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Pynchon’s Critical Take On The Crying Of Lot 49

Every now and then, you’ll come across an author who isn’t that crazy about a popular book he wrote later in life.

Anthony Burgess criticized A Clockwork Orange as a novel that he quickly wrote for money and a novel that could be easily misunderstood, as evident by Stanley Kubrick’s screenplay treatment of the book.

And as I’m wrapping up The Crying of Lot 49, I came across this quote from Thomas Pynchon about the book.

“As is clear from the up-and-down shape of my learning curve, however, it was too much to expect that I’d keep on for long in this positive or professional direction. The next story I wrote was The Crying of Lot 49, which was marketed as a ‘novel,’ and in which I seem to have forgotten most of what I thought I’d learned up until then.”

That quote, which I got from Wikipedia, originally appeared in Pynchon’s introduction to Slow Learner–a compilation of six short stories he wrote.

Something about that quote is both disappointing and refreshing.

In my mind, or the reader’s mind, a story is always fresh and new. So for him to say that he “forgot” everything he learned before writing that novel is an eye-opener. What must have seemed so important then, the influences and themes that drove the novel, matter much less now.

But Pynchon is the creator of the story and knows its strength and weaknesses better than anyone. So it’s refreshing to hear him so openly critique the novel, or at least the younger version of himself who wrote the novel, especially considering our natural tendency to defend our own art.

Granted, this is just two sentences from a much longer introduction to an unrelated series of short stories, but I still believe it’s revealing.

So, lovers of The Crying of Lot 49, what is your take on Pynchon’s quote?

5 Comments Post a comment
  1. teresa #

    It’s not clear what types of things he thought he forgot, although the book is a bit disjointed in spots. I heard that he quickly knocked out Crying of Lot 49 to earn money while he was writing one of his tomes. Clearly he is into his erudite tomes, but Crying is fresh and playful and really speaks to the times. Contrast that with Gravity’s Rainbow, which is brilliant but lacks that vibrant energy.


    July 9, 2013
  2. Brian #

    Why do you assume the creator of the art knows its strengths and weaknesses best? I’d say the reader has an equal opinion on a work once it’s been sent out into the world. After all, communication goes both ways. Also, I wouldn’t make the argument that writers are hesitant to criticize their own works. I think it’s a common tale, actually. I don’t know of one novel — or short story even — that wasn’t re-written many times over because the writer knew they could do better. And many continue edits into new pressings. It brings to mind a question I was thinking about lately: is art ever finished? As for his quote, it’s refreshing, but it didn’t surprise me. I believe honest objectivity is preferable to a stone wall of confidence.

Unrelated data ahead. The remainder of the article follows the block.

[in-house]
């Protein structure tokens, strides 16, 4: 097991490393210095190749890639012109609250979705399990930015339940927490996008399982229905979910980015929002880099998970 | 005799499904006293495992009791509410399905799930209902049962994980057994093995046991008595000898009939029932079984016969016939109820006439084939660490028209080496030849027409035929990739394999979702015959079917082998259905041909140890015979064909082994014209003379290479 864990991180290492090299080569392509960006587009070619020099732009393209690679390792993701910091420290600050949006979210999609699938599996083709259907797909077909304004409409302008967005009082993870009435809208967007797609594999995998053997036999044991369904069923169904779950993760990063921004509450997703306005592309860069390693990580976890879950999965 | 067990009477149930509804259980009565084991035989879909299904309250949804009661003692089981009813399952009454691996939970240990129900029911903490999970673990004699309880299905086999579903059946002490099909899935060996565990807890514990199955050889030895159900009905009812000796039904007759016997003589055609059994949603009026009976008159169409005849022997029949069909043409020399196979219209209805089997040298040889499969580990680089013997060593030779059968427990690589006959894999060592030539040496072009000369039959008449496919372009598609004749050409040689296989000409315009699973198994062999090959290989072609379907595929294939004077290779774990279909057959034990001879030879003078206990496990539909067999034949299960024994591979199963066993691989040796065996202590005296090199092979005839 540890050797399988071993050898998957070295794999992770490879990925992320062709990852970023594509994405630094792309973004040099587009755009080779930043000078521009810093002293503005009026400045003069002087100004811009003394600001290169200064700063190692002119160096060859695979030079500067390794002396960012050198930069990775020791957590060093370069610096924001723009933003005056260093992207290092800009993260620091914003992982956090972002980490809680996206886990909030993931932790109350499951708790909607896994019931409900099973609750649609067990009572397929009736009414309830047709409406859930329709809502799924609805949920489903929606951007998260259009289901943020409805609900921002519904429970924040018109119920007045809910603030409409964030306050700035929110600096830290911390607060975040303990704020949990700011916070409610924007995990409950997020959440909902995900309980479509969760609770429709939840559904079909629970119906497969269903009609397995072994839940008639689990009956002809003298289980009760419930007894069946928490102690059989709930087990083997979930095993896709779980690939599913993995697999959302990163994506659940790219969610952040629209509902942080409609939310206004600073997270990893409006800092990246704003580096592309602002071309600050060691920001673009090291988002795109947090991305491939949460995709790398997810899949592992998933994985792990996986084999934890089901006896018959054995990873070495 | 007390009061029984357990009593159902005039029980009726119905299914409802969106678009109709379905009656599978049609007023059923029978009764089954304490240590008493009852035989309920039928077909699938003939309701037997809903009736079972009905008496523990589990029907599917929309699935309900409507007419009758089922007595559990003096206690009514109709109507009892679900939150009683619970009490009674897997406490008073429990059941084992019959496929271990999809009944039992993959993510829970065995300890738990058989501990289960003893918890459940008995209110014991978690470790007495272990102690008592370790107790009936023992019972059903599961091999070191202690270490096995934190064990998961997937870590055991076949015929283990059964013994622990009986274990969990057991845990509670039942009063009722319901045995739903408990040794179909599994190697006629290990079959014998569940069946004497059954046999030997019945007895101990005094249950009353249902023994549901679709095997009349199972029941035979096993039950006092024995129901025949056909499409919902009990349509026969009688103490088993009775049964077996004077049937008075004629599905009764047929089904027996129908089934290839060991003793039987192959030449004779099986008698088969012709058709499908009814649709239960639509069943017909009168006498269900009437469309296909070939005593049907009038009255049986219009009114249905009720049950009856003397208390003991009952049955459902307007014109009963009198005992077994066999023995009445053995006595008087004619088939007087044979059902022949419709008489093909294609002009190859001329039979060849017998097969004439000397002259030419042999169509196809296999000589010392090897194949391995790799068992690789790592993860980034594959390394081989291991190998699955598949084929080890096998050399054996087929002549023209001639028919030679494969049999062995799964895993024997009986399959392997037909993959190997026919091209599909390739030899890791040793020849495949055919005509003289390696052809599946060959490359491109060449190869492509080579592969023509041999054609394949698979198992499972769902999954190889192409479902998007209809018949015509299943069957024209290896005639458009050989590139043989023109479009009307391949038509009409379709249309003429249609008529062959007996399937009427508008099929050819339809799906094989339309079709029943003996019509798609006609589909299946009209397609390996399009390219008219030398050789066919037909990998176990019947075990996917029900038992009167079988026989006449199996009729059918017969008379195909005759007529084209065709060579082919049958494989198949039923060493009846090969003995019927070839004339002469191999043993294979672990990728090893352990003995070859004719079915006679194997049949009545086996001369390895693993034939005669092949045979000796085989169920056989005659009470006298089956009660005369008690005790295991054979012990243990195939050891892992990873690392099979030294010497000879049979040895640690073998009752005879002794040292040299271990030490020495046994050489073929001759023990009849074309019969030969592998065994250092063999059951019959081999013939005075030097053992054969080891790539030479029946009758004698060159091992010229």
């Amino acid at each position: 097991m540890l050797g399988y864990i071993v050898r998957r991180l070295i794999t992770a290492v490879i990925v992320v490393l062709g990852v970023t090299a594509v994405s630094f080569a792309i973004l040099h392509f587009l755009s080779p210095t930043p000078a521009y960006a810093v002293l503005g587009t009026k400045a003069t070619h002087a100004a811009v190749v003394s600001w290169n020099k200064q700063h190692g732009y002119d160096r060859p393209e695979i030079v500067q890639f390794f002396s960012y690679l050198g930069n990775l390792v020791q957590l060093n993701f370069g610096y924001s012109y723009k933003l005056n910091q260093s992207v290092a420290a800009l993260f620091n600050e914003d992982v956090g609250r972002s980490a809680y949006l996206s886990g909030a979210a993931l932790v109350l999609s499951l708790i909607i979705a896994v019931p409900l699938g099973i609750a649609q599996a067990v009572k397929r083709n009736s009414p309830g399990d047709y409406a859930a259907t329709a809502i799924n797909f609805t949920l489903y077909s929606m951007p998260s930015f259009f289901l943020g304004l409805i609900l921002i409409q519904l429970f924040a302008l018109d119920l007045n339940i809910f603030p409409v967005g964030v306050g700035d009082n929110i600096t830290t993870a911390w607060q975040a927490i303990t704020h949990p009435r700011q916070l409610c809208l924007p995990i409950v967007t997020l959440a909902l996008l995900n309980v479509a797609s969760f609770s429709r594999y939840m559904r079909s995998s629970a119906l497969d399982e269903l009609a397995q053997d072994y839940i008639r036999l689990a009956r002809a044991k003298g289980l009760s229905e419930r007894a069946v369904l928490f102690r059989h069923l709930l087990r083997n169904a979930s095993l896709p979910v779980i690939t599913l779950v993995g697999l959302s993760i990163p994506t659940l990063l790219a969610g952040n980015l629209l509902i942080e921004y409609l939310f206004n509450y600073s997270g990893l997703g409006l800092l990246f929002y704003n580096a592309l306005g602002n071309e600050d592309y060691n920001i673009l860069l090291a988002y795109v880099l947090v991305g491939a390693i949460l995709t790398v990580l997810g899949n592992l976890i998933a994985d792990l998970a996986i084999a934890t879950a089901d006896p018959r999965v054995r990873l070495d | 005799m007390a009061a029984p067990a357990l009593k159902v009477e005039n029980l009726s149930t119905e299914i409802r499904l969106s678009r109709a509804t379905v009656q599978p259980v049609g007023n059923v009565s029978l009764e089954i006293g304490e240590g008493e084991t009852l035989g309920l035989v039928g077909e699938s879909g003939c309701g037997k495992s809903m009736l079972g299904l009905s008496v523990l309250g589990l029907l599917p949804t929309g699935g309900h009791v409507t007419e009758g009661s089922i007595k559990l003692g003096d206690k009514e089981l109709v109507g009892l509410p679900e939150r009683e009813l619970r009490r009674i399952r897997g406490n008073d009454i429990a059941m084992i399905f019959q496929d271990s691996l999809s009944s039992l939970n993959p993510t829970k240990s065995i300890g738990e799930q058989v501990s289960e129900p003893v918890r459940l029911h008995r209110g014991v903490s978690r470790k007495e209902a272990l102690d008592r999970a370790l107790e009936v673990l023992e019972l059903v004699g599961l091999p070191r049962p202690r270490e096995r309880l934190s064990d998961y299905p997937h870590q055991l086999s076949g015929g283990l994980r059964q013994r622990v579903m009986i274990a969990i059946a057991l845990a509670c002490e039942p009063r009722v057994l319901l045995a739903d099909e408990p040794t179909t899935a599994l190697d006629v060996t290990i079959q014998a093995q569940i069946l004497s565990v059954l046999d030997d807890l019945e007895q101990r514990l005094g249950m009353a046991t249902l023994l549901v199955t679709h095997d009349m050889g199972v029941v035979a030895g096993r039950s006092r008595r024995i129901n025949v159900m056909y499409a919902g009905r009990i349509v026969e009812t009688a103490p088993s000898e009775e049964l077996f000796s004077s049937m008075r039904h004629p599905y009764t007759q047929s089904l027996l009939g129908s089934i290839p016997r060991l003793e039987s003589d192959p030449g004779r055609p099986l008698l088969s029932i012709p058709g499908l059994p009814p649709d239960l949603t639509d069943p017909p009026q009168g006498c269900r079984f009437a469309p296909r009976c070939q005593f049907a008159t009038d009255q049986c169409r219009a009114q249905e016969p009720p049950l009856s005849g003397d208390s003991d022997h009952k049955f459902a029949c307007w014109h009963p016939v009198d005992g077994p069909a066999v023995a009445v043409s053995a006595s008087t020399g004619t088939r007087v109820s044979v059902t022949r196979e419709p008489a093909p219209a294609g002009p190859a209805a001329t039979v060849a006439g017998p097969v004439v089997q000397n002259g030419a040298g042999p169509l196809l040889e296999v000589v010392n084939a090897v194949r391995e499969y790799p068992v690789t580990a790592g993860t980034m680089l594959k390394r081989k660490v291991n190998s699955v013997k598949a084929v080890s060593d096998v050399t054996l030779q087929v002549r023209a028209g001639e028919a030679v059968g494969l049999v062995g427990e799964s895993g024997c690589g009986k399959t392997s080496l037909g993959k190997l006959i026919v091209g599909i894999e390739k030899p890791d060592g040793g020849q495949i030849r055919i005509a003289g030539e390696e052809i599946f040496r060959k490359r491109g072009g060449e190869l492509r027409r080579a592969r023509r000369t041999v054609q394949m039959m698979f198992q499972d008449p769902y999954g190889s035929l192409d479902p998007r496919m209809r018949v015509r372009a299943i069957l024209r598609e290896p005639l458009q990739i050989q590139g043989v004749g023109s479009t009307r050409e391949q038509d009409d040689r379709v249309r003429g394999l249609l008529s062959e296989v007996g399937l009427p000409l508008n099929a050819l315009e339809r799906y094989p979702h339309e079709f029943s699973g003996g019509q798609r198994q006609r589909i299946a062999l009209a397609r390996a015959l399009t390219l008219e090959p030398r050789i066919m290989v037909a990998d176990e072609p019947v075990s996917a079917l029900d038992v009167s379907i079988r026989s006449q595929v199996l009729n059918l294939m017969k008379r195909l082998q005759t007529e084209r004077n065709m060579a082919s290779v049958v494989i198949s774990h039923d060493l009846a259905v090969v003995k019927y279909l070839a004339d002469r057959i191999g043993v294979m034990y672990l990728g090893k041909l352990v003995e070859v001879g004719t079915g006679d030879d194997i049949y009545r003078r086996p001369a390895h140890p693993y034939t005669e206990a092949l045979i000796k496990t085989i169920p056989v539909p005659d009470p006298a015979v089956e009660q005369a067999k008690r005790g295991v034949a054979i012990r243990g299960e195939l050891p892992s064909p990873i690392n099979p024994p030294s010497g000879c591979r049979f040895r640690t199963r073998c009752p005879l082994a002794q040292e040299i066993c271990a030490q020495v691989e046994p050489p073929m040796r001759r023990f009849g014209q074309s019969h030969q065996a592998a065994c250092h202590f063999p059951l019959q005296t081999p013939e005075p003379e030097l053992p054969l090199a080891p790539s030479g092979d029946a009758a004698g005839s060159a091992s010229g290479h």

July 9, 2013
    • There’s a difference between editing to improve and simply saying something sucks or dismissing it like Pynchon does above. The difference here is that Lot 49 and Clockwork Orange has been public lauded for decades, and the author is going against the grain by criticizing his own novel.

      As for the strength and weakness comment, I think the reader can have an opinion of equal merit, but I’ll still trust the author’s judgment best. We can theorize and pontificate all day, but until we’ve walked in the author’s shoes, we really have no sense of where he’s coming from.


      July 9, 2013
  3. Reblogged this on FERRARI.


    July 9, 2013
  4. Matt #

    I’d be interested to know how he feels about it now, thirty or so years on from when he wrote that introduction. He has in the meantime more than doubled his canon and there’s no reason to doubt he hasn’t reassessed it since.

    That said, I agree with Brian. What we each might find in the work (and I would hedge a bet Pynchon would agree) is valid whatever Pynchon thinks of his abilities as represented by the work. I think the work is a success because it is deals with communication and how we relate to the modern world in an accurately miasmic way (possibly more valid now than ever) and it evokes this incredibly well by basically overloading the protagonists (readers) senses.


    July 12, 2013

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